Please use this identifier to cite or link to this item: https://hdl.handle.net/20.500.12530/34809
Title: Proximal pulmonary arterial wall disease in patients with persistent pulmonary hypertension after successful left-sided valve replacement according to the hemodynamic phenotype.
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Issue Date: Jan-2019
Citation: Pulm Circ.;(9)1:2045894018816972
Abstract: Regression of pulmonary hypertension (PH) is often incomplete after successful left-sided valve replacement (LSVR). Proximal pulmonary arterial (PPA) wall disease can be involved in patients with persistent-PH after LSVR, affecting the right ventricular to pulmonary arterial (RV-PA) coupling. Fifteen patients underwent successful LSVR at least one year ago presenting PH by echo (> 50 mmHg). Prosthesis-patient mismatch and left ventricular dysfunction were discarded. All patients underwent hemodynamic and intravascular ultrasound (IVUS) study. We estimated PPA stiffness (elastic modulus [EM]) and the relative area wall thickness (AWT). Acute vasoreactivity was assessed by inhaled nitric oxide (iNO) testing. RV-PA coupling was estimated by the tricuspid annular plane systolic excursion to systolic pulmonary arterial pressure ratio. Patients were classified as isolated post-capillary PH (Ipc-PH; pulmonary vascular resistance [PVR] ≤ 3 WU and/or diastolic pulmonary gradient [DPG] < 7 mmHg) and combined post- and pre-capillary PH (Cpc-PH; PVR > 3 WU and DPG ≥ 7 mmHg). Both Ipc-PH and Cpc-PH showed a significant increase of EM and AWT. Despite normal PVR and DPG, Ipc-PH had a significant decrease in pulmonary arterial capacitance and RV-PA coupling impairment. Cpc-PH had worse PA stiffness and RV-PA coupling to Ipc-PH ( P < 0.05). iNO decreased RV afterload, improving the cardiac index and stroke volume only in Cpc-PH ( P < 0.05). Patients with persistent PH after successful LSVR have PPA wall disease and RV-PA coupling impairment beyond the hemodynamic phenotype. Cpc-PH is responsive to iNO, having the worse PA stiffness and RV-PA coupling. The PPA remodeling could be an early event in the natural history of PH associated with left heart disease.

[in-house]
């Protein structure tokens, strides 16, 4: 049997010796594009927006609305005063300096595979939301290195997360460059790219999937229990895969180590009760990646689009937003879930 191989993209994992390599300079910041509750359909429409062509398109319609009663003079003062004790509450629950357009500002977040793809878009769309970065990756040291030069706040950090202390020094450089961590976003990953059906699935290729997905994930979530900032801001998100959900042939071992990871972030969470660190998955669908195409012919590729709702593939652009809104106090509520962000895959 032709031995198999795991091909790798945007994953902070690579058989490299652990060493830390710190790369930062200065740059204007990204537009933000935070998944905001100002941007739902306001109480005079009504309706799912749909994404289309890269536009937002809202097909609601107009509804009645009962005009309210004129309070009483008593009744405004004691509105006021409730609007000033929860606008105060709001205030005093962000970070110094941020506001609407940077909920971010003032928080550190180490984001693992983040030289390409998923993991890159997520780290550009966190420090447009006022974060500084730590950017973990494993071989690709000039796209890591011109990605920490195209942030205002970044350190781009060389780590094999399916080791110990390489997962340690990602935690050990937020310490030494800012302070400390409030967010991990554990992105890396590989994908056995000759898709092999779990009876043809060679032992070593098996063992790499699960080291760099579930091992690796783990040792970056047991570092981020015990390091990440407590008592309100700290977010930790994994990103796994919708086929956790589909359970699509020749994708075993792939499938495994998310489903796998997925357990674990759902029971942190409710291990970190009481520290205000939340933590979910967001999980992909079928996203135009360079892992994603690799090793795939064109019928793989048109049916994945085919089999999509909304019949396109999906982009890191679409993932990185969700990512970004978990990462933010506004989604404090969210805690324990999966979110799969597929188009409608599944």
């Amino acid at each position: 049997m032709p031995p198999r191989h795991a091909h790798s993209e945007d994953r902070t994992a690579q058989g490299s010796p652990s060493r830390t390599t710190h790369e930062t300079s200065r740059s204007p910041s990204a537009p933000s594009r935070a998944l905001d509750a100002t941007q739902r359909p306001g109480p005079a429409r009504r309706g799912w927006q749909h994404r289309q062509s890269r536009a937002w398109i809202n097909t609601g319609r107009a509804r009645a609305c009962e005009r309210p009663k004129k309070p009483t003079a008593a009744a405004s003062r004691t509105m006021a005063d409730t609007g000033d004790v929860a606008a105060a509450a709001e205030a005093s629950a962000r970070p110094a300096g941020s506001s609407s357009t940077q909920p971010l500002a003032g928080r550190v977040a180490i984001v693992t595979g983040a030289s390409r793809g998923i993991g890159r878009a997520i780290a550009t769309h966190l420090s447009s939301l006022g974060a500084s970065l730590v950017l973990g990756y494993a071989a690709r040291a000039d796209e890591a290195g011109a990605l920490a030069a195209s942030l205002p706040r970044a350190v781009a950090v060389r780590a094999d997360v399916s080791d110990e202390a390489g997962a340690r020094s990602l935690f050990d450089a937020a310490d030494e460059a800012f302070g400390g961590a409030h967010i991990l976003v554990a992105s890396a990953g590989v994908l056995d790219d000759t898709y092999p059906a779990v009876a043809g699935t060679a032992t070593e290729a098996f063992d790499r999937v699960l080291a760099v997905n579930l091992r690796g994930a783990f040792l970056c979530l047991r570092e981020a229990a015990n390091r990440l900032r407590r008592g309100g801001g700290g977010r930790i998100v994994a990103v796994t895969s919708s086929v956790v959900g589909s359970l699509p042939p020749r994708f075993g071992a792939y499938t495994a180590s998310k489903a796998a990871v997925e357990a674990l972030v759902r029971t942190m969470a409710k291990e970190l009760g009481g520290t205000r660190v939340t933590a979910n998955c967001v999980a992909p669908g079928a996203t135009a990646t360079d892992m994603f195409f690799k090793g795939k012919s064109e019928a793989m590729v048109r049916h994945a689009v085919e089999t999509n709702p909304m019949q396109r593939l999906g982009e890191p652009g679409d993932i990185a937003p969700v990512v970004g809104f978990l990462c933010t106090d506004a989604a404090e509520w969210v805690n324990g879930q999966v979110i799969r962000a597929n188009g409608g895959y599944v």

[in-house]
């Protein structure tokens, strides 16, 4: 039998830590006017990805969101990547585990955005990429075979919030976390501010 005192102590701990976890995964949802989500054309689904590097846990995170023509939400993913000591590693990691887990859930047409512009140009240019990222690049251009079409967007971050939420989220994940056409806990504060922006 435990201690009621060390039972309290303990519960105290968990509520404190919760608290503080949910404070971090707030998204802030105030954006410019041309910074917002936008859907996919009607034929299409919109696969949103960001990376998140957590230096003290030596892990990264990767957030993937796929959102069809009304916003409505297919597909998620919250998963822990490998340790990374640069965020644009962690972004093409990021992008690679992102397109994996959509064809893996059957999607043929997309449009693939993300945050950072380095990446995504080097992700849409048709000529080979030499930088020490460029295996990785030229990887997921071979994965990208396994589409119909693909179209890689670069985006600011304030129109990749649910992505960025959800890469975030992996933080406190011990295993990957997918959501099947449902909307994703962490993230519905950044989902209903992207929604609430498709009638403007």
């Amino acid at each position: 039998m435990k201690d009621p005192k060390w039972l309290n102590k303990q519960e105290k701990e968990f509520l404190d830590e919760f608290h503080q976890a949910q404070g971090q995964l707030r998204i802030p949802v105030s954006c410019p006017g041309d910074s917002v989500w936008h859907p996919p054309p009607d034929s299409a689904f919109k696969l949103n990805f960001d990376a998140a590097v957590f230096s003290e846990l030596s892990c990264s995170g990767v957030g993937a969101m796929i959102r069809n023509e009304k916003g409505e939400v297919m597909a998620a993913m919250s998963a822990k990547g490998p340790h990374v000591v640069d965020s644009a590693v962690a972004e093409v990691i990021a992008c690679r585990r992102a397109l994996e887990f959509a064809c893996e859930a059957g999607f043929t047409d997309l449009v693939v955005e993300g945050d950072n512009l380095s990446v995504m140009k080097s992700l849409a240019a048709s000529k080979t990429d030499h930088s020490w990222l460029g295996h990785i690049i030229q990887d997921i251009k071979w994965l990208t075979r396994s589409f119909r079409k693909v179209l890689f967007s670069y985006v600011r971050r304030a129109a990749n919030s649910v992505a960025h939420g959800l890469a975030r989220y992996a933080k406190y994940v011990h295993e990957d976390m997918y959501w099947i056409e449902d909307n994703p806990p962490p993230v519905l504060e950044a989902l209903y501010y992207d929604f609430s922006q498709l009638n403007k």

PMID: 30430894
URI: https://hdl.handle.net/20.500.12530/34809
Rights: openAccess
ISSN: 2045-8932
Appears in Collections:Fundaciones e Institutos de Investigación > IIS H. U. La Princesa > Artículos

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